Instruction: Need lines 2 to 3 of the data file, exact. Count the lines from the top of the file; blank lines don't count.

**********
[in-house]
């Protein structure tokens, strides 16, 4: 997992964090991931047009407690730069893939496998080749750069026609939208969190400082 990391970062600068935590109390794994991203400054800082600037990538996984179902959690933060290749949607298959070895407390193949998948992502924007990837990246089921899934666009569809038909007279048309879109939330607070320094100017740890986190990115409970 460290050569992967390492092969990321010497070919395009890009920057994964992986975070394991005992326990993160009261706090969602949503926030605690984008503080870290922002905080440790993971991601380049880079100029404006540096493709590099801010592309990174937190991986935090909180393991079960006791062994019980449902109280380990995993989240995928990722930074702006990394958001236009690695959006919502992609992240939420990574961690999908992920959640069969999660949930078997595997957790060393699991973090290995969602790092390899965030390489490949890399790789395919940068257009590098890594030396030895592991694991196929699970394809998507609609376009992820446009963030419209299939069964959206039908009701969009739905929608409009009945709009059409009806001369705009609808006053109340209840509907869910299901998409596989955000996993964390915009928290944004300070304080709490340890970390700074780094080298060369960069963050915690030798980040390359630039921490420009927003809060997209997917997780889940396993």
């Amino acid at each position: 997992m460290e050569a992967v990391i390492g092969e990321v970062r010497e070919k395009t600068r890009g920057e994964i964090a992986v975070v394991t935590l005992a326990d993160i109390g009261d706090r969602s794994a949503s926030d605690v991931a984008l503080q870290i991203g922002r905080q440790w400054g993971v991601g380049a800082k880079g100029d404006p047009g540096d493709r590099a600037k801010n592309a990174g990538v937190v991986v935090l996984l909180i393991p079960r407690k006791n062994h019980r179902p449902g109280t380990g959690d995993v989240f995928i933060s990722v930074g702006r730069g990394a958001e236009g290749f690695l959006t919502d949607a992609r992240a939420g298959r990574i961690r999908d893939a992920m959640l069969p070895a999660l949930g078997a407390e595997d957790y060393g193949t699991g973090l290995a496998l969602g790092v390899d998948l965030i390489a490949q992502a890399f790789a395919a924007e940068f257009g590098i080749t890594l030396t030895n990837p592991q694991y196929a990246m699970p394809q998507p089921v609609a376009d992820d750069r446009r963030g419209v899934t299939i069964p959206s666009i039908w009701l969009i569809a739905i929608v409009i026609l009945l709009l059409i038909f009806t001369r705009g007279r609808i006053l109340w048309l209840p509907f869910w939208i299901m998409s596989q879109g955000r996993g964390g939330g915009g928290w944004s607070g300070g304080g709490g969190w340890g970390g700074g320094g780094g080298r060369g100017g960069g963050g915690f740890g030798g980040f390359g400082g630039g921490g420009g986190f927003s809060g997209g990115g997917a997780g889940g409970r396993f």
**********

């Protein structure tokens, strides 16, 4: 997992964090991931047009407690730069893939496998080749750069026609939208969190400082 990391970062600068935590109390794994991203400054800082600037990538996984179902959690933060290749949607298959070895407390193949998948992502924007990837990246089921899934666009569809038909007279048309879109939330607070320094100017740890986190990115409970 460290050569992967390492092969990321010497070919395009890009920057994964992986975070394991005992326990993160009261706090969602949503926030605690984008503080870290922002905080440790993971991601380049880079100029404006540096493709590099801010592309990174937190991986935090909180393991079960006791062994019980449902109280380990995993989240995928990722930074702006990394958001236009690695959006919502992609992240939420990574961690999908992920959640069969999660949930078997595997957790060393699991973090290995969602790092390899965030390489490949890399790789395919940068257009590098890594030396030895592991694991196929699970394809998507609609376009992820446009963030419209299939069964959206039908009701969009739905929608409009009945709009059409009806001369705009609808006053109340209840509907869910299901998409596989955000996993964390915009928290944004300070304080709490340890970390700074780094080298060369960069963050915690030798980040390359630039921490420009927003809060997209997917997780889940396993």
């Amino acid at each position: 997992m460290e050569a992967v990391i390492g092969e990321v970062r010497e070919k395009t600068r890009g920057e994964i964090a992986v975070v394991t935590l005992a326990d993160i109390g009261d706090r969602s794994a949503s926030d605690v991931a984008l503080q870290i991203g922002r905080q440790w400054g993971v991601g380049a800082k880079g100029d404006p047009g540096d493709r590099a600037k801010n592309a990174g990538v937190v991986v935090l996984l909180i393991p079960r407690k006791n062994h019980r179902p449902g109280t380990g959690d995993v989240f995928i933060s990722v930074g702006r730069g990394a958001e236009g290749f690695l959006t919502d949607a992609r992240a939420g298959r990574i961690r999908d893939a992920m959640l069969p070895a999660l949930g078997a407390e595997d957790y060393g193949t699991g973090l290995a496998l969602g790092v390899d998948l965030i390489a490949q992502a890399f790789a395919a924007e940068f257009g590098i080749t890594l030396t030895n990837p592991q694991y196929a990246m699970p394809q998507p089921v609609a376009d992820d750069r446009r963030g419209v899934t299939i069964p959206s666009i039908w009701l969009i569809a739905i929608v409009i026609l009945l709009l059409i038909f009806t001369r705009g007279r609808i006053l109340w048309l209840p509907f869910w939208i299901m998409s596989q879109g955000r996993g964390g939330g915009g928290w944004s607070g300070g304080g709490g969190w340890g970390g700074g320094g780094g080298r060369g100017g960069g963050g915690f740890g030798g980040f390359g400082g630039g921490g420009g986190f927003s809060g997209g990115g997917a997780g889940g409970r396993f």